A year before his death, in a letter to Sulpiz Boisserée, Goethe wrote that he had the feeling that all his life he had been aspiring to qualify as one of the Hypsistarians, an ancient sect of the Black Sea region who, in his understanding, sought to reverence, as being close to the Godhead, what came to their knowledge of the best and most perfect.
Goethe's unorthodox religious beliefs led him to be called "the great heathen" and provoked distrust among the authorities of his time, who opposed the creation of a Goethe monument on account of his offensive religious creed.
August Wilhelm Schlegel considered Goethe "a heathen who converted to Islam."
Politically, Goethe described himself as a "moderate liberal."
He was critical of the radicalism of Bentham and expressed sympathy for the prudent liberalism of François Guizot.
At the time of the French Revolution, he thought the enthusiasm of the students and professors to be a perversion of their energy and remained skeptical of the ability of the masses to govern.
Goethe sympathized with the American Revolution and later wrote a poem in which he declared "America, you're better off than our continent, the old."
He did not join in the anti-Napoleonic mood of 1812, and he distrusted the strident nationalism which started to be expressed.
The medievalism of the Heidelberg Romantics was also repellent to Goethe's eighteenth-century ideal of a supra-national culture.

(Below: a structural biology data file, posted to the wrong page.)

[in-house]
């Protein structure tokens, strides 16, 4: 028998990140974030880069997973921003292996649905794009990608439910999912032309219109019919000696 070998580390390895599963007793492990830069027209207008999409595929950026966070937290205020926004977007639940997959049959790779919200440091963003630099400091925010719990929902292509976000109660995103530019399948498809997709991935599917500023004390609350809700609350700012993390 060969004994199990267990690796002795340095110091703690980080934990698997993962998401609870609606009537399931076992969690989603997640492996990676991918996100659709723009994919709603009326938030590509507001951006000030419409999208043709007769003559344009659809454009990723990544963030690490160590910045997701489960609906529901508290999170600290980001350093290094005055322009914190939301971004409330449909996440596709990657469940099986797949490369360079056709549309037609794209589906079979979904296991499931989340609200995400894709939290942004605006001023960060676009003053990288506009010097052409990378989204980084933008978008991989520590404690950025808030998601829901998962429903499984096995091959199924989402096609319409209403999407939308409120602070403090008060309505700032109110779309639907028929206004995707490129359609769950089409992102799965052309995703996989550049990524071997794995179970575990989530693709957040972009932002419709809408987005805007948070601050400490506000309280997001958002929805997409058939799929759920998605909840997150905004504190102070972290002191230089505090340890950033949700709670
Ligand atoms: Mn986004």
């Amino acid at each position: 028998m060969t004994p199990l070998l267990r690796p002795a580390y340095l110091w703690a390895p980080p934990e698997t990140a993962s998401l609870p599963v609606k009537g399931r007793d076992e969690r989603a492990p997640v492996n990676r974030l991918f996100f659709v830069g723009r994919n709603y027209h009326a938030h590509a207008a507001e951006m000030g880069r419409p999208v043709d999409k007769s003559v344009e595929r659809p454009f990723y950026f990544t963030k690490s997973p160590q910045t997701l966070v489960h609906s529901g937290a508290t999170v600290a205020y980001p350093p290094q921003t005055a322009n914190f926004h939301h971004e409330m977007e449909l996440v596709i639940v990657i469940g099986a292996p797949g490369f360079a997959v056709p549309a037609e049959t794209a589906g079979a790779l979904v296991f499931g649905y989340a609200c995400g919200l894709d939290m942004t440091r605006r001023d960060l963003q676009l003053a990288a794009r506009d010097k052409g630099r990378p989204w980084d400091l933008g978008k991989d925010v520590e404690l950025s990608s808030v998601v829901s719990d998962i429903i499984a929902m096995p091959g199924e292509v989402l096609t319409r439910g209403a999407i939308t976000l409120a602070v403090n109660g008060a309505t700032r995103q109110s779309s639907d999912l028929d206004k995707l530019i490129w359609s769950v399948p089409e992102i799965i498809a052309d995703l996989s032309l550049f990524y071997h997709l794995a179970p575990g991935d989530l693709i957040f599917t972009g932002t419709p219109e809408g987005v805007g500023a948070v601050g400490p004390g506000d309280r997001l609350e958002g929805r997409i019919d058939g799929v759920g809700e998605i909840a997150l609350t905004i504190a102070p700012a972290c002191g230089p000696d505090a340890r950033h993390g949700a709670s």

Goethe was a Freemason, joining the lodge Amalia in Weimar in 1780, and frequently alluded to Masonic themes of universal brotherhood in his work, he was also attracted to the Bavarian Illuminati a secret society founded on 1 May 1776.
Although often requested to write poems arousing nationalist passions, Goethe would always decline.
In old age, he explained why this was so to Eckermann:
Goethe had a great effect on the nineteenth century.
In many respects, he was the originator of many ideas which later became widespread.
His non-fiction writings, most of which are philosophic and aphoristic in nature, spurred the development of many thinkers, including Georg Wilhelm Friedrich Hegel, Schopenhauer, Søren Kierkegaard, Friedrich Nietzsche, Ernst Cassirer, and Carl Jung.
With these I must come to terms when I have long wandered alone; they may call me right and wrong; to them will I listen when in the process they call each other right and wrong."
Goethe embodied many of the contending strands in art over the next century: his work could be lushly emotional, and rigorously formal, brief and epigrammatic, and epic.
Beethoven declared that a "Faust" Symphony would be the greatest thing for art.
The Faust tragedy/drama, often called Das Drama der Deutschen (the drama of the Germans), written in two parts published decades apart, would stand as his most characteristic and famous artistic creation.
Goethe was also a cultural force.
During his first meeting with Napoleon in 1808, the latter famously remarked: "Vous êtes un homme (You are a man)!"
The two discussed politics, the writings of Voltaire, and Goethe's Sorrows of Young Werther, which Napoleon had read seven times and ranked among his favorites.
Goethe came away from the meeting deeply impressed with Napoleon's enlightened intellect and his efforts to build an alternative to the corrupt old regime.